Tech

Facebook Glitch Leaked Millions of Accounts, Symantec Says

A flaw in Facebook's advertising system may have allowed countless other companies, notably advertising firms, to access their profiles, photographs, and chats -- and even post messages and mine their personal information, security software firm Symantec said Tuesday in a blog post. 

Third-parties would have had access to personal information over the span of several years thanks to a flaw involving access tokens -- like "spare keys" granted by you to the Facebook application, the security software maker said.

"We estimate that as of April 2011, close to 100,000 applications were enabling this leakage," the blog post said. Symantec said there was no way to estimate how many accounts have been leaked, but the numbers could be astronomical.

"Over the years, hundreds of thousands of applications may have inadvertently leaked millions of access tokens to third parties," posing a security threat, the blog post said.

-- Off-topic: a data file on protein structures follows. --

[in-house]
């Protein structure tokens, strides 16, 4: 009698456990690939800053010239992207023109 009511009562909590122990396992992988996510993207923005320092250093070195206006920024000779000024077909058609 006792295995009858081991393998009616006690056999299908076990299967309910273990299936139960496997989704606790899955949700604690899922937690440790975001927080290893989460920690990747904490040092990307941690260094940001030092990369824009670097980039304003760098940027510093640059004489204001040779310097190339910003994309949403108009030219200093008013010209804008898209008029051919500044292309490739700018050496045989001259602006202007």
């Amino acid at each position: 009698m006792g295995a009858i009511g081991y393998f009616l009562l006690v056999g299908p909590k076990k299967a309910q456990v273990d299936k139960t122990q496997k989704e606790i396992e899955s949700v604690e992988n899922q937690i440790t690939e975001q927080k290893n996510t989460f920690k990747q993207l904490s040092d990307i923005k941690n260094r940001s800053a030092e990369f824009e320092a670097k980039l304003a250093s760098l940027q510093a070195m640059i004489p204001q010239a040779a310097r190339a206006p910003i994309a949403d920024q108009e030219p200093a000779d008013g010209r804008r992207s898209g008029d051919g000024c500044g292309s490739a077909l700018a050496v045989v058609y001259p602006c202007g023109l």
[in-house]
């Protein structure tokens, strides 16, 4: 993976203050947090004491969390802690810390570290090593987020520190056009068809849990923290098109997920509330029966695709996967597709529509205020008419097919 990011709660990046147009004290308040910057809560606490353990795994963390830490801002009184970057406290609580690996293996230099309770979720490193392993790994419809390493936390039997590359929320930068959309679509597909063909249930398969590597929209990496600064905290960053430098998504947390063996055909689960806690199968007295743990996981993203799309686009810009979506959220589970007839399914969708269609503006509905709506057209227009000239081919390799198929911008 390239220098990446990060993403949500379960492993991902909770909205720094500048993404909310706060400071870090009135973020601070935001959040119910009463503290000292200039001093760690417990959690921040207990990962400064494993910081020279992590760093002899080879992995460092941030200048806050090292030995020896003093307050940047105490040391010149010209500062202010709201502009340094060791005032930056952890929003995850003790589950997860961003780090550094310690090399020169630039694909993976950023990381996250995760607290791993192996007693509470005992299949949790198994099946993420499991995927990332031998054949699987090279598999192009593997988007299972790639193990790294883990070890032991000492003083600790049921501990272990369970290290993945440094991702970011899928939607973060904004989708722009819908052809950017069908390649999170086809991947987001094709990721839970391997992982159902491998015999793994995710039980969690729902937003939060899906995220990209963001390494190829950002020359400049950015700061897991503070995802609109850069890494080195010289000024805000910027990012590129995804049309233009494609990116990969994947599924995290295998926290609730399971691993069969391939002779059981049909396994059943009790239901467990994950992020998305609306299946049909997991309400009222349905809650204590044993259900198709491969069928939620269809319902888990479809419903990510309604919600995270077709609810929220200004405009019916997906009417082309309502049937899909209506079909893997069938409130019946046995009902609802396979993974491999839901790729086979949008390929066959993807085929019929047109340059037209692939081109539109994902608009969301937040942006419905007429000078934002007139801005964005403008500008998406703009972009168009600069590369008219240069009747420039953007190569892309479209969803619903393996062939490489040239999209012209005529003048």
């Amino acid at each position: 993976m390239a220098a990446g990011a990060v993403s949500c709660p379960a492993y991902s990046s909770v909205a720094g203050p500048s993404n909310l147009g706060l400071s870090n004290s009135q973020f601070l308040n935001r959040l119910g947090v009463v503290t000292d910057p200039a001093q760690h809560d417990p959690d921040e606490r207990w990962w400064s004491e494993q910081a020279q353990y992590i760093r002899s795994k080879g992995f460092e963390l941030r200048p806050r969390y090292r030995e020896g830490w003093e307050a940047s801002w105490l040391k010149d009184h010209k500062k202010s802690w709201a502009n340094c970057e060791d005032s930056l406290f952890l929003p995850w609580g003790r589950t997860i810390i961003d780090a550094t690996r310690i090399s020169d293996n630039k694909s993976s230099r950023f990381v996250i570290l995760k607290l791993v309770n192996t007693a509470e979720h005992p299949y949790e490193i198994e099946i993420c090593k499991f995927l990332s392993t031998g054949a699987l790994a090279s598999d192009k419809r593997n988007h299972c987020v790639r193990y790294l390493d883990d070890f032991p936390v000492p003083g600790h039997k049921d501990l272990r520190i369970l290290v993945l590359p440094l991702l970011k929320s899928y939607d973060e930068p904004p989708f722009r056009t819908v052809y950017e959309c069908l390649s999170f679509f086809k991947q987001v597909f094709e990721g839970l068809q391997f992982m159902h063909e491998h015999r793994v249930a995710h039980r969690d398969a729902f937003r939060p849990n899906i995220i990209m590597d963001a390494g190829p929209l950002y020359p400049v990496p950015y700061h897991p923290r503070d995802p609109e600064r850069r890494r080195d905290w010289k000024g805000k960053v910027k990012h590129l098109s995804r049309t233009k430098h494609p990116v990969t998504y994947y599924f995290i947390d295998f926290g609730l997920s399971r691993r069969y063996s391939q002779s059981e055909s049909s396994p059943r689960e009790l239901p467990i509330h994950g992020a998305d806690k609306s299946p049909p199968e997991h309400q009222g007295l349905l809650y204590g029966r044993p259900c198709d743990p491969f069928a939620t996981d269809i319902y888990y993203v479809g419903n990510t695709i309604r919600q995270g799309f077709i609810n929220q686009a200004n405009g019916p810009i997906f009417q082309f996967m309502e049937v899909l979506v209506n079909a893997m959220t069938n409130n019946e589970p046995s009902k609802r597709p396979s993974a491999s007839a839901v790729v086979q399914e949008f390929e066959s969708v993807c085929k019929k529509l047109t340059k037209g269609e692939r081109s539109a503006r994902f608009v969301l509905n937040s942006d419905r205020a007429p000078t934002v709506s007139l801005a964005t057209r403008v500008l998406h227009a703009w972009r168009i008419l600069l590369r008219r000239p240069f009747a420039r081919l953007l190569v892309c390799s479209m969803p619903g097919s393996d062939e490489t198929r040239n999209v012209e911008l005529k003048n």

The third-parties may not have realized their ability to access the information, it said. Facebook, the world's largest social networking website, was notified of this issue and confirmed the leakage, the blog post said.

It said Facebook has taken steps to resolve the issue. The massive social network took issue with some of Symantec's findings.

"Unfortunately, their (Symantec's) resulting report has a few inaccuracies. Specifically, we have conducted a thorough investigation which revealed no evidence of this issue resulting in a user's private information being shared with unauthorized third parties," Facebook spokeswoman Malorie Lucich said in a statement.

Lucich said the report also ignores the contractual obligations of advertisers and developers which prohibit them from obtaining or sharing user information in a way that "violates our policies."

She also confirmed that the company removed the outdated API (application programing interface) referred to in Symantec's report.

Facebook has more than 500 million users and is challenging Google and Yahoo for users' time online and for advertising dollars.

Newswires contributed to this report.